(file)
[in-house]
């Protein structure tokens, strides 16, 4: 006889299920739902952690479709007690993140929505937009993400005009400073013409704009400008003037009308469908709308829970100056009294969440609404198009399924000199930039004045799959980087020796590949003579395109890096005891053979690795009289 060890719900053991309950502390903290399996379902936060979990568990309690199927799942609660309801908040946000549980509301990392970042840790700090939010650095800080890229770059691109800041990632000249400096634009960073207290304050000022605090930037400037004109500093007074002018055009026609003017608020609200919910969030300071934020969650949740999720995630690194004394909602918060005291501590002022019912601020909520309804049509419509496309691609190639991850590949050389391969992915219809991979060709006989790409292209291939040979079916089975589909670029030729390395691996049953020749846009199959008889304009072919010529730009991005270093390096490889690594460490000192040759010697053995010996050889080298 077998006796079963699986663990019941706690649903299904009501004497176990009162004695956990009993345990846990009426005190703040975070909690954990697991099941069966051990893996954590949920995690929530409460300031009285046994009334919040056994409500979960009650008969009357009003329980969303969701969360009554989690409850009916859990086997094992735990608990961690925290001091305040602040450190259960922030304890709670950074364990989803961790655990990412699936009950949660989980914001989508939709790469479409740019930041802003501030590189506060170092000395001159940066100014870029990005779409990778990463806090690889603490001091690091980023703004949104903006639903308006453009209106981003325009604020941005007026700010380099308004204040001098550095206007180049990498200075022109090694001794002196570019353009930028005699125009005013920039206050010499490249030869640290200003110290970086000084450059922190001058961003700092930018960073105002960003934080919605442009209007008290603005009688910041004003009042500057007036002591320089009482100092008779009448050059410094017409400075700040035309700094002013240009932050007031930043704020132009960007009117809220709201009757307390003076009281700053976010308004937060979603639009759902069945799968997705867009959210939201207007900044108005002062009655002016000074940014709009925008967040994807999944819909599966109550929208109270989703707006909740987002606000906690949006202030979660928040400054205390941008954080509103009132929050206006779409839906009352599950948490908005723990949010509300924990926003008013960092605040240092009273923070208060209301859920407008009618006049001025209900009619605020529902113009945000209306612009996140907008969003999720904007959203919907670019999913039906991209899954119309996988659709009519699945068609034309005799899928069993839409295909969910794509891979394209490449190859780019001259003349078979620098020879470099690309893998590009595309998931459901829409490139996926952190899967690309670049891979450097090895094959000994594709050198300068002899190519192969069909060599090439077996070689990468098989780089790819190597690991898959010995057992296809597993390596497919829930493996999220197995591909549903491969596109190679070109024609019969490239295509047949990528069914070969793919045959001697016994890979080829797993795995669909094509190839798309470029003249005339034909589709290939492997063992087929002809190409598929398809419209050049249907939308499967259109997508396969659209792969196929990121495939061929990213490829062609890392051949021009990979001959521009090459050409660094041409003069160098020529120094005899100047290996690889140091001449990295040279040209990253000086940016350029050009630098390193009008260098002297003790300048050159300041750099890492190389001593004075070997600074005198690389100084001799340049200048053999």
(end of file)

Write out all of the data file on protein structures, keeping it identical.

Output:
[in-house]
């Protein structure tokens, strides 16, 4: 006889299920739902952690479709007690993140929505937009993400005009400073013409704009400008003037009308469908709308829970100056009294969440609404198009399924000199930039004045799959980087020796590949003579395109890096005891053979690795009289 060890719900053991309950502390903290399996379902936060979990568990309690199927799942609660309801908040946000549980509301990392970042840790700090939010650095800080890229770059691109800041990632000249400096634009960073207290304050000022605090930037400037004109500093007074002018055009026609003017608020609200919910969030300071934020969650949740999720995630690194004394909602918060005291501590002022019912601020909520309804049509419509496309691609190639991850590949050389391969992915219809991979060709006989790409292209291939040979079916089975589909670029030729390395691996049953020749846009199959008889304009072919010529730009991005270093390096490889690594460490000192040759010697053995010996050889080298 077998006796079963699986663990019941706690649903299904009501004497176990009162004695956990009993345990846990009426005190703040975070909690954990697991099941069966051990893996954590949920995690929530409460300031009285046994009334919040056994409500979960009650008969009357009003329980969303969701969360009554989690409850009916859990086997094992735990608990961690925290001091305040602040450190259960922030304890709670950074364990989803961790655990990412699936009950949660989980914001989508939709790469479409740019930041802003501030590189506060170092000395001159940066100014870029990005779409990778990463806090690889603490001091690091980023703004949104903006639903308006453009209106981003325009604020941005007026700010380099308004204040001098550095206007180049990498200075022109090694001794002196570019353009930028005699125009005013920039206050010499490249030869640290200003110290970086000084450059922190001058961003700092930018960073105002960003934080919605442009209007008290603005009688910041004003009042500057007036002591320089009482100092008779009448050059410094017409400075700040035309700094002013240009932050007031930043704020132009960007009117809220709201009757307390003076009281700053976010308004937060979603639009759902069945799968997705867009959210939201207007900044108005002062009655002016000074940014709009925008967040994807999944819909599966109550929208109270989703707006909740987002606000906690949006202030979660928040400054205390941008954080509103009132929050206006779409839906009352599950948490908005723990949010509300924990926003008013960092605040240092009273923070208060209301859920407008009618006049001025209900009619605020529902113009945000209306612009996140907008969003999720904007959203919907670019999913039906991209899954119309996988659709009519699945068609034309005799899928069993839409295909969910794509891979394209490449190859780019001259003349078979620098020879470099690309893998590009595309998931459901829409490139996926952190899967690309670049891979450097090895094959000994594709050198300068002899190519192969069909060599090439077996070689990468098989780089790819190597690991898959010995057992296809597993390596497919829930493996999220197995591909549903491969596109190679070109024609019969490239295509047949990528069914070969793919045959001697016994890979080829797993795995669909094509190839798309470029003249005339034909589709290939492997063992087929002809190409598929398809419209050049249907939308499967259109997508396969659209792969196929990121495939061929990213490829062609890392051949021009990979001959521009090459050409660094041409003069160098020529120094005899100047290996690889140091001449990295040279040209990253000086940016350029050009630098390193009008260098002297003790300048050159300041750099890492190389001593004075070997600074005198690389100084001799340049200048053999």